At a certain point, it was easier for Luis Cavazos not to know how much his youngest daughter’s quinceañera was costing him.
“Honestly, I think I stopped counting at about 45 … and I don’t mean $4,500,” Cavazos said.
While $45,000 is high, it’s not uncommon for families to spend at least $20,000 on these flashy parties celebrating a young woman’s 15th birthday, a tradition with roots in Latin America. That price tag tends to cover a venue, dress, DJ, photographer, cake, decorations and beverages.
Indeed, a whole industry has blossomed.
Raul Juarez, who has coordinated quinceañera trade shows, or “expos,” since his first in Houston in 2001, said the industry has seen a “night and day” difference in the past two decades. His expos now show across the country, and he’s seen party budgets increase from roughly $5,000 to more than $20,000.
It’s been a boon to the events and party businesses, especially those with strong relationships in Latino communities.
Over the last decade, Lorena Lock has built her Houston-area business around the quinceañera industry. Her store, Million Cakes, has two locations that create custom cakes for different kinds of special events. Quinceañeras have been her bread and butter, accounting for roughly 70% of the cakes she sells.
“We have a lot of referred [customers], and that counts a lot,” she said in Spanish.
She got into the business for fun — making cakes for friends while her husband was studying at a university, which is what originally brought her family to the U.S. from Peru. She eventually went pro.
“Life surprises you,” she said.
Her cakes can run from $325 to $7,000 — prices she’s raised slightly because her costs have increased.
She employs 17 people, and they make roughly 50 cakes a week. It has been a great experience for her.
“Really, this business has been such a blessing for me, for a lot of people that are on the team,” she said.
Her business has been going strong, to some extent following the expanding demographic scale and economic might of Latino communities.
In the U.S., some 2.6 million girls who fall within the 10-to-14-year-old age group identify as Hispanic, according to census estimates from 2022. And Latino purchasing power has increased rapidly in the past decade, growing from less than $2 trillion in 2011 to $3.4 trillion in 2021, according to research by the Latino Donor Collaborative and Arizona State University.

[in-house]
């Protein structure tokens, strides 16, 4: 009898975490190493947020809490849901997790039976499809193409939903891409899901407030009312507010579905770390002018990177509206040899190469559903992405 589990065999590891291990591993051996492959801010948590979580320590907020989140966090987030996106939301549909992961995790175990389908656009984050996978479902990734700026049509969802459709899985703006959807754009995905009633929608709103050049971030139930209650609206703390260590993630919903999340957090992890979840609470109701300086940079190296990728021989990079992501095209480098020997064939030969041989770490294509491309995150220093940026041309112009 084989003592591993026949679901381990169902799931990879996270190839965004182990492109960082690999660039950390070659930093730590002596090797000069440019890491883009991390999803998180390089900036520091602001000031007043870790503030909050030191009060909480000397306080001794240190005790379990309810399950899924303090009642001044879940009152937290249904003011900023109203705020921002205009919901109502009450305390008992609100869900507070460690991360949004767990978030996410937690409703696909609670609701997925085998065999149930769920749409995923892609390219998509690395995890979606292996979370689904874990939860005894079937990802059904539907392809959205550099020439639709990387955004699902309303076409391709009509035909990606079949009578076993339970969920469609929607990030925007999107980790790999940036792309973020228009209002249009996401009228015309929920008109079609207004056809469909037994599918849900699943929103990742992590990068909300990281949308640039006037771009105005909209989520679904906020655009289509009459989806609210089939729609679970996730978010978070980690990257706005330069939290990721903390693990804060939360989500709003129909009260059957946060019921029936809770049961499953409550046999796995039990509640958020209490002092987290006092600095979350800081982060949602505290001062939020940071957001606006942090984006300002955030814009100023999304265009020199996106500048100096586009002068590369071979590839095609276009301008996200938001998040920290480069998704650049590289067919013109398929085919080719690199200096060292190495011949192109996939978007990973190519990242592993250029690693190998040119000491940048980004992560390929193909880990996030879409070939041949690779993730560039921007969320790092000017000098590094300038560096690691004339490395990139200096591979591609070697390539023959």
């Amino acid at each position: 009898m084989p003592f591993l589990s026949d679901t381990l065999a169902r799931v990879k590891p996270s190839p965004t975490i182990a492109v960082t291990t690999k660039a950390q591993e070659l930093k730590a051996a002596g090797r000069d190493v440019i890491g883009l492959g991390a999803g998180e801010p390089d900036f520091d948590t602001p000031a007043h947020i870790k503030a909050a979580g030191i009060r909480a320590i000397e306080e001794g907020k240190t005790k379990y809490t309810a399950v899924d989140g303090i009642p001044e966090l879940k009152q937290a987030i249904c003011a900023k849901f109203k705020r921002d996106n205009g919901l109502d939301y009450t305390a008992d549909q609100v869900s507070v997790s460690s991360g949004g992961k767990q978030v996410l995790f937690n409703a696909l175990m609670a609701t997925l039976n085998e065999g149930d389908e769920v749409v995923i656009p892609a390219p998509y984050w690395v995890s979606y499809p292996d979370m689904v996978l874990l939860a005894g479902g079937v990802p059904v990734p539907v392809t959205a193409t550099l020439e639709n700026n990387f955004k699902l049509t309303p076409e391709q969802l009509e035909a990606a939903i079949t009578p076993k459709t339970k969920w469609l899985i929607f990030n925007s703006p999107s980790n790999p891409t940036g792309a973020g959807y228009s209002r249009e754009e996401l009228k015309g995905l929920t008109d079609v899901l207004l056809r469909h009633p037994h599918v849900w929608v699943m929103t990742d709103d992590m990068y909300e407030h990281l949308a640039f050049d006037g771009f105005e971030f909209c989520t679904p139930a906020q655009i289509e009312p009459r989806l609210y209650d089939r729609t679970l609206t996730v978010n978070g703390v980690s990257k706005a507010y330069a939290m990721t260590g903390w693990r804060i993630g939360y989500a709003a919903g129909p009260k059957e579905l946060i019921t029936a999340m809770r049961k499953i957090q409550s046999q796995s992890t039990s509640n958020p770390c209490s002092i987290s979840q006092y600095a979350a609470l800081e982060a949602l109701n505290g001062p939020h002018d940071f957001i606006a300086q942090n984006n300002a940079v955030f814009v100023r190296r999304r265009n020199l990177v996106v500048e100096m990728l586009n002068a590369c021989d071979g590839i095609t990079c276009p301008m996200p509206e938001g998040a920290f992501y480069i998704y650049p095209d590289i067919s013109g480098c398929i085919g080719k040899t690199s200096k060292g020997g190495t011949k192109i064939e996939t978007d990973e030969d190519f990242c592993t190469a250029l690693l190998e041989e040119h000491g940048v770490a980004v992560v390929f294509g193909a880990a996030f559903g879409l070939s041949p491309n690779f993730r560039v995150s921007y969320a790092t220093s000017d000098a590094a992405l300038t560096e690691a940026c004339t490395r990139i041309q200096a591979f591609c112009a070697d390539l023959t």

Karla Auces, who is planning her daughter’s quinceañera, said the parties have become much more lavish than when she turned 15.
“That’s one thing we quickly realized. Things have changed over the years,” she said. “It’s an extravagant party, but it’s also a celebration for her. That’s what it’s supposed to be, it’s her growing up and maturing.”
Auces did give her daughter the option to take a big trip instead of the party. Her daughter, Ava, chose the quinceañera.
“This is the kind of experience not everyone gets to have and because it is a lot of money and it’s a one-time thing,” Ava Auces said.
Her mother has tried to rein in the spending.
“We initially wanted to stay close to $20,000,” Karla Auces said. “But we see that this year, a lot of things have changed, prices are increasing and whatnot. So, I think it’s going to be a little over.”
The pressure to go big on a 15th birthday celebration can clearly put a strain on budgets as families try to throw a party that compares with what friends and relations have done, said Luis Cavazos. He didn’t just spend a lot on his own daughters’ quinceañeras — his family is in the quinceañera business. Cavazos owns a fleet of party buses, and his wife sells and designs quinceañera dresses.
“Once the first girl gets started and everybody has a pleasant time and it’s all nicely decorated, they all want the same thing,” he said.
Friends and family often help foot the bill as sponsors, or padrinos, he said. But promises of support can fall through. He’s seen dozens of families put in a financial bind.
“Therefore, they’re having to scratch up at the end to fulfill whatever or even eliminate [a] service,” he said. “It could be photo booths, something that’s not necessarily essential.”
Cavazos said shelling out to make the event special “can be very, very stressful.”
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